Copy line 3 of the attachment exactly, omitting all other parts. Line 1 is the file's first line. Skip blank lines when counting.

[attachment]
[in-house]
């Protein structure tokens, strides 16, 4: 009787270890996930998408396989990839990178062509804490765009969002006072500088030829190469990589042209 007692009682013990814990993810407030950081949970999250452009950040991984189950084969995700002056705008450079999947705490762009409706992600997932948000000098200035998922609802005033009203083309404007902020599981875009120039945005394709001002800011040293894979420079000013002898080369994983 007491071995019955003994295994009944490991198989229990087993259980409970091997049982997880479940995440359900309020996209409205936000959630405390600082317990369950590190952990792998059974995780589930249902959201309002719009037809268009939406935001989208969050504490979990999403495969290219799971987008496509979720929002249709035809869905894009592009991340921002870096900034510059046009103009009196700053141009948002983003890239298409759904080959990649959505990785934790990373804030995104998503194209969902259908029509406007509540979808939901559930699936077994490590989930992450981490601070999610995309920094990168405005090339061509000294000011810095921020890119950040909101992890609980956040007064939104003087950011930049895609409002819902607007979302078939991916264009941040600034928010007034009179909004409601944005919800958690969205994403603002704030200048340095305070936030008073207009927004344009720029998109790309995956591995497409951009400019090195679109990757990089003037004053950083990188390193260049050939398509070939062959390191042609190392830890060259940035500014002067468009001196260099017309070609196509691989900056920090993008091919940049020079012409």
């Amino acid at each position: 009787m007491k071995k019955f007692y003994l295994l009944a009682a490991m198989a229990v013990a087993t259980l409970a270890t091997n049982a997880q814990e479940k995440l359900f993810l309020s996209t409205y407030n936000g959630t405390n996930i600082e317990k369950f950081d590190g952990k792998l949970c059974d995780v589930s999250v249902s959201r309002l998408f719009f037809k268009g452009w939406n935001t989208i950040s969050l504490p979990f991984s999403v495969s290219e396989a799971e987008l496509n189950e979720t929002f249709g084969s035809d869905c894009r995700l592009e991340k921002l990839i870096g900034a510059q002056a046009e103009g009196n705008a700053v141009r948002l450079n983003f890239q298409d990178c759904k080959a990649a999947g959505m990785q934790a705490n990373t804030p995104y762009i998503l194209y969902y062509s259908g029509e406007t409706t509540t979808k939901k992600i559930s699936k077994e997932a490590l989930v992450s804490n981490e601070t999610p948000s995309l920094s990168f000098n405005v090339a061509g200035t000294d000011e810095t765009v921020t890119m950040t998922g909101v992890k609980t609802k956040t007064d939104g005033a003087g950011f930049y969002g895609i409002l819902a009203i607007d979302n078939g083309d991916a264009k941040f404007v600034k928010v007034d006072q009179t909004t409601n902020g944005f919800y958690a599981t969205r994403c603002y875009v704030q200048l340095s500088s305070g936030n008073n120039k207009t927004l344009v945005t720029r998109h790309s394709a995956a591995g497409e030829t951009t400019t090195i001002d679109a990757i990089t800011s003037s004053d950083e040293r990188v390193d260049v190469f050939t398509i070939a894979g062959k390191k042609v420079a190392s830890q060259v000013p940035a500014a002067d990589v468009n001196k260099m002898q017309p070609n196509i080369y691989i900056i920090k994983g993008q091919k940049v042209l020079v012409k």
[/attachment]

């Amino acid at each position: 009787m007491k071995k019955f007692y003994l295994l009944a009682a490991m198989a229990v013990a087993t259980l409970a270890t091997n049982a997880q814990e479940k995440l359900f993810l309020s996209t409205y407030n936000g959630t405390n996930i600082e317990k369950f950081d590190g952990k792998l949970c059974d995780v589930s999250v249902s959201r309002l998408f719009f037809k268009g452009w939406n935001t989208i950040s969050l504490p979990f991984s999403v495969s290219e396989a799971e987008l496509n189950e979720t929002f249709g084969s035809d869905c894009r995700l592009e991340k921002l990839i870096g900034a510059q002056a046009e103009g009196n705008a700053v141009r948002l450079n983003f890239q298409d990178c759904k080959a990649a999947g959505m990785q934790a705490n990373t804030p995104y762009i998503l194209y969902y062509s259908g029509e406007t409706t509540t979808k939901k992600i559930s699936k077994e997932a490590l989930v992450s804490n981490e601070t999610p948000s995309l920094s990168f000098n405005v090339a061509g200035t000294d000011e810095t765009v921020t890119m950040t998922g909101v992890k609980t609802k956040t007064d939104g005033a003087g950011f930049y969002g895609i409002l819902a009203i607007d979302n078939g083309d991916a264009k941040f404007v600034k928010v007034d006072q009179t909004t409601n902020g944005f919800y958690a599981t969205r994403c603002y875009v704030q200048l340095s500088s305070g936030n008073n120039k207009t927004l344009v945005t720029r998109h790309s394709a995956a591995g497409e030829t951009t400019t090195i001002d679109a990757i990089t800011s003037s004053d950083e040293r990188v390193d260049v190469f050939t398509i070939a894979g062959k390191k042609v420079a190392s830890q060259v000013p940035a500014a002067d990589v468009n001196k260099m002898q017309p070609n196509i080369y691989i900056i920090k994983g993008q091919k940049v042209l020079v012409k």